Humans are emotional. Plain and simple. It’s what drives us to make decisions whether good or bad. What that means to you is if you can manage to trigger any one of our more key emotions, you can up your sales and increase your customer base.
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Though we are a complex species that tend to act irrational many times, we actually are quite predictable. This is a good thing for those of us that market our businesses because we can find and use certain triggers to elicit desired responses most of the time.
3 Buying Triggers
I have found over many years of being in sales that there are 3 buying triggers that always work very well. Each of them tap into the strong emotions and cause a desire to acquire from the customer. They are each listed below…
The core purpose of anticipation is to simply make people wait so that they will want it more.
Movie companies are the kings of anticipation. You know teaser trailers, right? Before the movie is released they market to you with those amazing previews that make you wish the movie was already out.
Sometimes, without even having finished filming, movie studios get the buzz going years before a release. That’s because the more hype they generate, the more people are dying to get their hands on it. This summer alone is proof of its success. Age of Ultron, Fury Road and Jurassic World were all teased, and their opening box office numbers show just how desperate people were to finally get something they’d been told to wait for.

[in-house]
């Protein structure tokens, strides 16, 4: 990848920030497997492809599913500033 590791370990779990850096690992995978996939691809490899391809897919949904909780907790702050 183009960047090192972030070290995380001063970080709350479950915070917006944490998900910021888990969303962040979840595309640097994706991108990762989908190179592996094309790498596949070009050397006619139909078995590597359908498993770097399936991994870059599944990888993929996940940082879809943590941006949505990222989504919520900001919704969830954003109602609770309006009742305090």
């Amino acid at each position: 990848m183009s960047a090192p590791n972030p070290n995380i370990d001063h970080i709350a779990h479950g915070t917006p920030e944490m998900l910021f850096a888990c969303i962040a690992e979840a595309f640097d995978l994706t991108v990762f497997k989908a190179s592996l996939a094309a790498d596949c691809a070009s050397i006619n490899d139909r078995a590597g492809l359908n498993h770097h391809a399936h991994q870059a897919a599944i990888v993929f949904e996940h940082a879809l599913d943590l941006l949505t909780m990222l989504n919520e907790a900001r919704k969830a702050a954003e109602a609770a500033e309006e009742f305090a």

Though not as fun as movie teaser trailers, the Information Gap Theory is nonetheless an important theory to read up on. In layman’s terms, it describes that when there’s a gap between what we want to know and what we know, we actively seek out the answers that are missing.
On top of this, seeking this info activates the pleasure centers in our brains, making it even more addicting to customers. The best case for this trigger are the controversies that pop up around popular brands.
Remember when Harry Potter was called out for promoting devil worship? While many knew people were upset, they didn’t know why, and that drove them directly into the waiting arms of the craze swirling around the brand, making it even more popular.
No one wants things that everyone can have. After all, what status does it give you if you’re not the only one that has it?
Take collectables. To boost the price of something as simple as artist prints, they only make a certain number. Once those are gone, they’re gone. Because of this, they charge double because they can guarantee exclusivity. The less there is, the more valued it becomes by society.
Be careful with this trigger, however, as scarcity marketing can easily backfire. Something that is exclusive initially then floods the market will quickly be tossed aside because you’ve cheapened it’s perceived worth.
To promote scarcity, make the content available for only a limited time. However, stick to that time limitation or you will lose respect and integrity from those who purchased during the limited timeframe.
Don’t ever assume that releasing something will warrant its purchase. You might get some bites here and there, but if you’re aiming for actual growth, it’s time to implement the tactics used by all the major brands.
Also, don’t just stick with one trigger, either. Challenge yourself or your marketing team to incorporate at least two to create an ongoing sales pitch that lasts until your next big release.
This article was syndicated from Business 2 Community: 3 Buying Triggers that Always Work
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